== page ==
“But, my dear, you must indeed go and see Mr. Bingley when he comes into the neighbourhood.”
“Mamma,” cried Lydia, “my aunt says that Colonel Forster and Captain Carter do not go so often to Miss Watson’s as they did when they first came; she sees them now very often standing in Clarke’s library.”
“No, my dear, you had better go on horseback, because it seems likely to rain; and then you must stay all night.”
but the gentlemen will have Mr. Bingley’s chaise to go to Meryton, and the Hursts have no horses to theirs.”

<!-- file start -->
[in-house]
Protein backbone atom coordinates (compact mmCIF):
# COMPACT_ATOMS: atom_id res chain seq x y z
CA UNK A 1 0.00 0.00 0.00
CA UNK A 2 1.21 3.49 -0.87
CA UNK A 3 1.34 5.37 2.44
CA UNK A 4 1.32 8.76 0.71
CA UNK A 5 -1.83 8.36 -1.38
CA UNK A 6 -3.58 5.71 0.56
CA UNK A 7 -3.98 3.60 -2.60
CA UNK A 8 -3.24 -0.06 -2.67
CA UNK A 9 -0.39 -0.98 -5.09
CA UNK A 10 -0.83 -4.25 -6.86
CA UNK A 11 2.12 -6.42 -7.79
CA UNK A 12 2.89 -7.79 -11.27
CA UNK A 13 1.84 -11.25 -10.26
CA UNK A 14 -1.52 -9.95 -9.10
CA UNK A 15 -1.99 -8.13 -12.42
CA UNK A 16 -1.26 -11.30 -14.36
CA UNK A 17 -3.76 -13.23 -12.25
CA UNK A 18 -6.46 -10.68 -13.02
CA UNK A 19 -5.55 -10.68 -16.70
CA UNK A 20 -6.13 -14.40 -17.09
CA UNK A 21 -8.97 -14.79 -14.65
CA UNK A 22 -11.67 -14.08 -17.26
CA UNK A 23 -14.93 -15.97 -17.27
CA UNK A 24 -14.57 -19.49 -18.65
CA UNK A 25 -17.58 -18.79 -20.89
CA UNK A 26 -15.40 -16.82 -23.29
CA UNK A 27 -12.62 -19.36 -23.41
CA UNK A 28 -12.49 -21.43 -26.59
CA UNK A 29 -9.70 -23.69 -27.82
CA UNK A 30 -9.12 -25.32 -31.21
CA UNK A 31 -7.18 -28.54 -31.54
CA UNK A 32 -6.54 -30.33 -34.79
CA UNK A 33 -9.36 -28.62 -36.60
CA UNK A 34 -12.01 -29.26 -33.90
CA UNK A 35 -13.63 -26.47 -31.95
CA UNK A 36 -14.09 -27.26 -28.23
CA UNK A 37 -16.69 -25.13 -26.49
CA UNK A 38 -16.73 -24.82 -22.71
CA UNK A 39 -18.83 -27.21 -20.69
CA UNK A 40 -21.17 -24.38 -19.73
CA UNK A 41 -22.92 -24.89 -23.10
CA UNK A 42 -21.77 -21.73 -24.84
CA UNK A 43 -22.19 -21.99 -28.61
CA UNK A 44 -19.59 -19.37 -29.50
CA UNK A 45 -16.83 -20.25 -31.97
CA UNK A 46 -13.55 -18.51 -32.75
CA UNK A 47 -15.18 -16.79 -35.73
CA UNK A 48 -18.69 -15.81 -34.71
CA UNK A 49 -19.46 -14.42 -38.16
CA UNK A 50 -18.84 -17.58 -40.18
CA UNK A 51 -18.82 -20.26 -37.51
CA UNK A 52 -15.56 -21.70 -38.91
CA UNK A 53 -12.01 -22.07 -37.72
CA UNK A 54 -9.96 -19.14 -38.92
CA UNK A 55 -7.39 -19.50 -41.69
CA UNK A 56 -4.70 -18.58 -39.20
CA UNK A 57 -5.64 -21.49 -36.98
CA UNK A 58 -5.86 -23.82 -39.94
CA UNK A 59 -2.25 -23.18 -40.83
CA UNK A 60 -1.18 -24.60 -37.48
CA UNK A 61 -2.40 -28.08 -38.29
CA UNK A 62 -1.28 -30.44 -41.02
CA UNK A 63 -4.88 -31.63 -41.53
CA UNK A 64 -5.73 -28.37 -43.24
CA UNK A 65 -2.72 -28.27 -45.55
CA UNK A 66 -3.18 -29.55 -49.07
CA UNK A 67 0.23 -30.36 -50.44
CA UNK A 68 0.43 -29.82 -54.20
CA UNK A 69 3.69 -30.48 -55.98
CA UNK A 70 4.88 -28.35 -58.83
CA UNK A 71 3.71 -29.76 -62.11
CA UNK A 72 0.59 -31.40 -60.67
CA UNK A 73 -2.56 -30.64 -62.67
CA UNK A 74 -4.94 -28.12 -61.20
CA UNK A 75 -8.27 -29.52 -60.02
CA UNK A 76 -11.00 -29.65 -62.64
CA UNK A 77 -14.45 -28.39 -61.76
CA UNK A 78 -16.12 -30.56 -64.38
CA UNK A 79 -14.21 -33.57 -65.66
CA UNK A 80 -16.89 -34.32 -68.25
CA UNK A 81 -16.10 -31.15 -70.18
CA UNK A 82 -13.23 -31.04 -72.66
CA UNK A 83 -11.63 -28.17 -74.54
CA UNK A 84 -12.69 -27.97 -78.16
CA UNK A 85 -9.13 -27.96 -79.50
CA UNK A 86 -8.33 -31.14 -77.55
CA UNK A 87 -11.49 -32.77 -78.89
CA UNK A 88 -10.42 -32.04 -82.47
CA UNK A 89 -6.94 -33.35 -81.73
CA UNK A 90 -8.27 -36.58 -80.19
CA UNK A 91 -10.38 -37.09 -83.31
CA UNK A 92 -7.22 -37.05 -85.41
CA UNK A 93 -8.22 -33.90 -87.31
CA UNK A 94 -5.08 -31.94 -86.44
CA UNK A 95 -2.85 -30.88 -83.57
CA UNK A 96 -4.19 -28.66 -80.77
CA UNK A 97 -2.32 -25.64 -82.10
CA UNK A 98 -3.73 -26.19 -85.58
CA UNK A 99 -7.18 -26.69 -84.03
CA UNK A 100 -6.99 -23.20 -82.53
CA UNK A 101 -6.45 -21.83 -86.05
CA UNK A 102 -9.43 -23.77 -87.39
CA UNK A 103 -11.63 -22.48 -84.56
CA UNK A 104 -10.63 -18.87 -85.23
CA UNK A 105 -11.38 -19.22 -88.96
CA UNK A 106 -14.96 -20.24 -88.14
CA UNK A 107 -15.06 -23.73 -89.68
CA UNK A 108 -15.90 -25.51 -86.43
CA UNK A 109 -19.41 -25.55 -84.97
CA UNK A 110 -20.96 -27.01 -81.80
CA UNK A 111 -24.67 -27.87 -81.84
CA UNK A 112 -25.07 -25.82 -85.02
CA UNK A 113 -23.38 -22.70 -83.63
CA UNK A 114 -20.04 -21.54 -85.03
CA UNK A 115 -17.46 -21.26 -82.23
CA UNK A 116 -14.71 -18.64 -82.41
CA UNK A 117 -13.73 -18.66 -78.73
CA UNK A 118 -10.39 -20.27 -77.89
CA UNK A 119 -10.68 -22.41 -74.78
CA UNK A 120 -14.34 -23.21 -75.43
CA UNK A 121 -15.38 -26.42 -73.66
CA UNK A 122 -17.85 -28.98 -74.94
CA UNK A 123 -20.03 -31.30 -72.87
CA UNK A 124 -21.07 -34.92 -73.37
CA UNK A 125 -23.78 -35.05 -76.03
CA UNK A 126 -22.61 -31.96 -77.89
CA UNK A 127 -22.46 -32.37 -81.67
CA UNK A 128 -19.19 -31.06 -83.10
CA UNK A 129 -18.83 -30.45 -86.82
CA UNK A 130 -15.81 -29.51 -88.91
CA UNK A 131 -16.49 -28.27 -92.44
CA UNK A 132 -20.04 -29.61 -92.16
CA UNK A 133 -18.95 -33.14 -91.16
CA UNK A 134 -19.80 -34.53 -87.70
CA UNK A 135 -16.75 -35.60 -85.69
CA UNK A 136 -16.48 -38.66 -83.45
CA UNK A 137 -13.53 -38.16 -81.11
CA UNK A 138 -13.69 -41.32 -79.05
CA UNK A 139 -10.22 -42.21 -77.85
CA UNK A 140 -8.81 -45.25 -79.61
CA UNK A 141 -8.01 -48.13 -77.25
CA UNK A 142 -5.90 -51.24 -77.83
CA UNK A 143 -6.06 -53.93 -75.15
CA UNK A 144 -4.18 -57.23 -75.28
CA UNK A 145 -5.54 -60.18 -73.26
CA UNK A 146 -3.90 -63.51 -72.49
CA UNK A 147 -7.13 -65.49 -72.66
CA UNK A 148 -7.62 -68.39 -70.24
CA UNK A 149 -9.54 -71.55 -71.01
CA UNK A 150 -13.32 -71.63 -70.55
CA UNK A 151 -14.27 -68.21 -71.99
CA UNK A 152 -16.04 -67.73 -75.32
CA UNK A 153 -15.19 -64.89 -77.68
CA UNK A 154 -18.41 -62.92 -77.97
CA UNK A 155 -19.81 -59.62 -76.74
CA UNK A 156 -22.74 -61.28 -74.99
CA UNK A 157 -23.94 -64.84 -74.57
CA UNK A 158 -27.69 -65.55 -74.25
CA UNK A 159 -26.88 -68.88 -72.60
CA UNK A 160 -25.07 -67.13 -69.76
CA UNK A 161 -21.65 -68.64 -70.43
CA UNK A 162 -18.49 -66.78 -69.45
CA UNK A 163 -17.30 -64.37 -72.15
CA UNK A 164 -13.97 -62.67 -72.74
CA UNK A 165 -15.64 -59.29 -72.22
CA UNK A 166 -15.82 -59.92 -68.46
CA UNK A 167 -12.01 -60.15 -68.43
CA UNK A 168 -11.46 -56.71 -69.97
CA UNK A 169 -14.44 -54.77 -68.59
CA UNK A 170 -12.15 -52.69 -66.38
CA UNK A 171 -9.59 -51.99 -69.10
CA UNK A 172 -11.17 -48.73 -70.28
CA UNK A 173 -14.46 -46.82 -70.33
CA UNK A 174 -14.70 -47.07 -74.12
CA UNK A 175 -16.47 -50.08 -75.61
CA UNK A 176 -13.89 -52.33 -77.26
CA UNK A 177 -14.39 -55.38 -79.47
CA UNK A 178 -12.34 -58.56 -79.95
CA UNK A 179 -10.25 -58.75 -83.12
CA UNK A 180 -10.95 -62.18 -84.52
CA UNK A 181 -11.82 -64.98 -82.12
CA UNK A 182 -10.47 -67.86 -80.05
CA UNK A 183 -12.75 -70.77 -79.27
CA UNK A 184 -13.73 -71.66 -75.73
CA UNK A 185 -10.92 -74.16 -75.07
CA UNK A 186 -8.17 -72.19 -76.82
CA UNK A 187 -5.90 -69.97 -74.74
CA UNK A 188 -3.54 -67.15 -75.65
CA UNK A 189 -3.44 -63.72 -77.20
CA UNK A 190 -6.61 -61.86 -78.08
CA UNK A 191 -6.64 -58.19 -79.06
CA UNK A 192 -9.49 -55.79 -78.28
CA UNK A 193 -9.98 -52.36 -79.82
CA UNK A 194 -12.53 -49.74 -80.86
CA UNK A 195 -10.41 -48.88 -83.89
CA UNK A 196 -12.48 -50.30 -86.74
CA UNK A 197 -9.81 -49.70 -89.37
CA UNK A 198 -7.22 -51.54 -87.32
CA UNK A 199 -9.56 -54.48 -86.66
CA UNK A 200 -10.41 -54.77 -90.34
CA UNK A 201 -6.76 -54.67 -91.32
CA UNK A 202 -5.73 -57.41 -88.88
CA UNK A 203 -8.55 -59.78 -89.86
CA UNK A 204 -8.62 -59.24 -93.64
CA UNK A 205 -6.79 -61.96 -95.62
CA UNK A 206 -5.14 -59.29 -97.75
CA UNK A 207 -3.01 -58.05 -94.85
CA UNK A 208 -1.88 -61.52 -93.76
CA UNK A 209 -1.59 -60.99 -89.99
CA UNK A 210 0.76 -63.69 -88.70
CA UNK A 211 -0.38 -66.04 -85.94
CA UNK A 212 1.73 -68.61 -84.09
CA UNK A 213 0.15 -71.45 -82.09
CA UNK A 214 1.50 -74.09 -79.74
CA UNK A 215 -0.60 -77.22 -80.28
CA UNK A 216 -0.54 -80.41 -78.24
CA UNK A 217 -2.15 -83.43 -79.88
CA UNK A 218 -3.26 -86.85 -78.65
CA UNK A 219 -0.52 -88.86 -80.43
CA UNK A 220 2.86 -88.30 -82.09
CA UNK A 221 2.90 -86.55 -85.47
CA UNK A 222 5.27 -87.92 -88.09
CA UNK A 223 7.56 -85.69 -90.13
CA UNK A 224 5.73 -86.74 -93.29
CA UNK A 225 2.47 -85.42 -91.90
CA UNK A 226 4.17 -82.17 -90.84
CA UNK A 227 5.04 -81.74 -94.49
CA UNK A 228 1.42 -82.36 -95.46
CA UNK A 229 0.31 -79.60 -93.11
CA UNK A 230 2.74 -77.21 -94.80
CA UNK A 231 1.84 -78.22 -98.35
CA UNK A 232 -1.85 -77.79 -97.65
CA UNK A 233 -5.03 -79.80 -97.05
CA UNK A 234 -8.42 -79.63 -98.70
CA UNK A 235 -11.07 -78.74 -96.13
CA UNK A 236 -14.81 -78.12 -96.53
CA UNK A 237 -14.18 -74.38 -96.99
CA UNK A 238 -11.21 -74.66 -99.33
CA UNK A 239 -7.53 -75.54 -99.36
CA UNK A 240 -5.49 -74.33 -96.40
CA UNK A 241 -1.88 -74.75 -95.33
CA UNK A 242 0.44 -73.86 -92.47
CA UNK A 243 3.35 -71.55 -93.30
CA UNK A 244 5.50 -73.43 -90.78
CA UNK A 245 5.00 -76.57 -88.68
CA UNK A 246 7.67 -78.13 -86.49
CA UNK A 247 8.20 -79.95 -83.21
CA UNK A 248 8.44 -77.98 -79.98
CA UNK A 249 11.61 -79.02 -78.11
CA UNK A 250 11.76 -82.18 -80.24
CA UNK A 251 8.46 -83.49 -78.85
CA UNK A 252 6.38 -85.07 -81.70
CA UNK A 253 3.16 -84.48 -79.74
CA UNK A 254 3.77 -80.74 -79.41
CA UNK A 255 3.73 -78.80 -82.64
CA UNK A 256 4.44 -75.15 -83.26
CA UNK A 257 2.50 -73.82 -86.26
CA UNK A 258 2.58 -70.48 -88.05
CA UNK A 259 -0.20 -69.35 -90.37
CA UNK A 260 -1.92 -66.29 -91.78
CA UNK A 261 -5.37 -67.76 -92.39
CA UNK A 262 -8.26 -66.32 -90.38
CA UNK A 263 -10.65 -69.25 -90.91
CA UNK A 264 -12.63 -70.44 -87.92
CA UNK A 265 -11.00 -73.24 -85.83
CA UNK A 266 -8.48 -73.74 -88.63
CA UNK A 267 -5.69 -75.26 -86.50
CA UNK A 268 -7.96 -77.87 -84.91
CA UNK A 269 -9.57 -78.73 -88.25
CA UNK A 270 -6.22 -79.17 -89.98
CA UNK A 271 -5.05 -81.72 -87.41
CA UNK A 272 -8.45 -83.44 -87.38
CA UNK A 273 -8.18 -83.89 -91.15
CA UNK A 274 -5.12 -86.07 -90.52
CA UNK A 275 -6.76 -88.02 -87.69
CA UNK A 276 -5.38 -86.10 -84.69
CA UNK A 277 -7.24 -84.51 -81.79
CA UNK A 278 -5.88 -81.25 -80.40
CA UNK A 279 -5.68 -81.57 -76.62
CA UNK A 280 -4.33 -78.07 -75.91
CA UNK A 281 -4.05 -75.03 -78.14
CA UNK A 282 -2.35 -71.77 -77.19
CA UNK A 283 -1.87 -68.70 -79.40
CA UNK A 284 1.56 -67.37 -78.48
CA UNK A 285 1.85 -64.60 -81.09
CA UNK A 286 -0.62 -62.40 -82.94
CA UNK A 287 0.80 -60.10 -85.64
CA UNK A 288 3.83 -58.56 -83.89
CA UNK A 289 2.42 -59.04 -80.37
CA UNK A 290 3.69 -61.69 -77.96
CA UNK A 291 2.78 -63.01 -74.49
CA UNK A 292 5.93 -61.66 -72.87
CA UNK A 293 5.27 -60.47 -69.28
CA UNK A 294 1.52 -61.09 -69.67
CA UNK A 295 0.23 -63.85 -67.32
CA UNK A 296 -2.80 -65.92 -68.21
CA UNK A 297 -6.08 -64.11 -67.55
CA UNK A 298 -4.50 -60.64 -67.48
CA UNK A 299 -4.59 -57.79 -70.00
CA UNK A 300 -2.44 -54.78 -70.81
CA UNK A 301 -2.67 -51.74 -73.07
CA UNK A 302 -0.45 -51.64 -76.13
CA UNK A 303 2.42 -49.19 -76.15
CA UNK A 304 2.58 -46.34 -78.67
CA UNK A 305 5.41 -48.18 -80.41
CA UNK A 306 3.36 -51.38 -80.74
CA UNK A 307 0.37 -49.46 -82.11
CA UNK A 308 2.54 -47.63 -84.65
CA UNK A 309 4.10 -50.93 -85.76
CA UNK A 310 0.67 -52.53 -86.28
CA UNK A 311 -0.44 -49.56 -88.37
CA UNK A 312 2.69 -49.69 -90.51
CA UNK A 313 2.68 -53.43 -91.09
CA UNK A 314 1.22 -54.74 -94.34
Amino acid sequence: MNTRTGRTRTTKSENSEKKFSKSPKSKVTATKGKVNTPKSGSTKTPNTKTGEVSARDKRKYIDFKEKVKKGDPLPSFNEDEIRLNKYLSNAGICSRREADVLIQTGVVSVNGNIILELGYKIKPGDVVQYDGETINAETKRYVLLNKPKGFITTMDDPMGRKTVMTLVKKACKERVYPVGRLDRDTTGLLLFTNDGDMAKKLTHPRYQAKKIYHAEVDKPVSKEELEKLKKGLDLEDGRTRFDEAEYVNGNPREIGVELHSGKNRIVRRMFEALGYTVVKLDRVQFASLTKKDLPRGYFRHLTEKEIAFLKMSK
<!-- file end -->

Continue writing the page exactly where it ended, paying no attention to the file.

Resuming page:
“I had much rather go in the coach.”
Jane was therefore obliged to go on horseback, and her mother attended her to the door with many cheerful prognostics of a bad day.
I would go and see her if I could have the carriage.”
Elizabeth, feeling really anxious, was determined to go to her, though the carriage was not to be had; and as she was no horsewoman, walking was her only alternative.
“We will go as far as Meryton with you,” said Catherine and Lydia.
She was still very poorly, and Elizabeth would not quit her at all, till late in the evening, when she had the comfort of seeing her sleep, and when it seemed to her rather right than pleasant that she should go downstairs herself.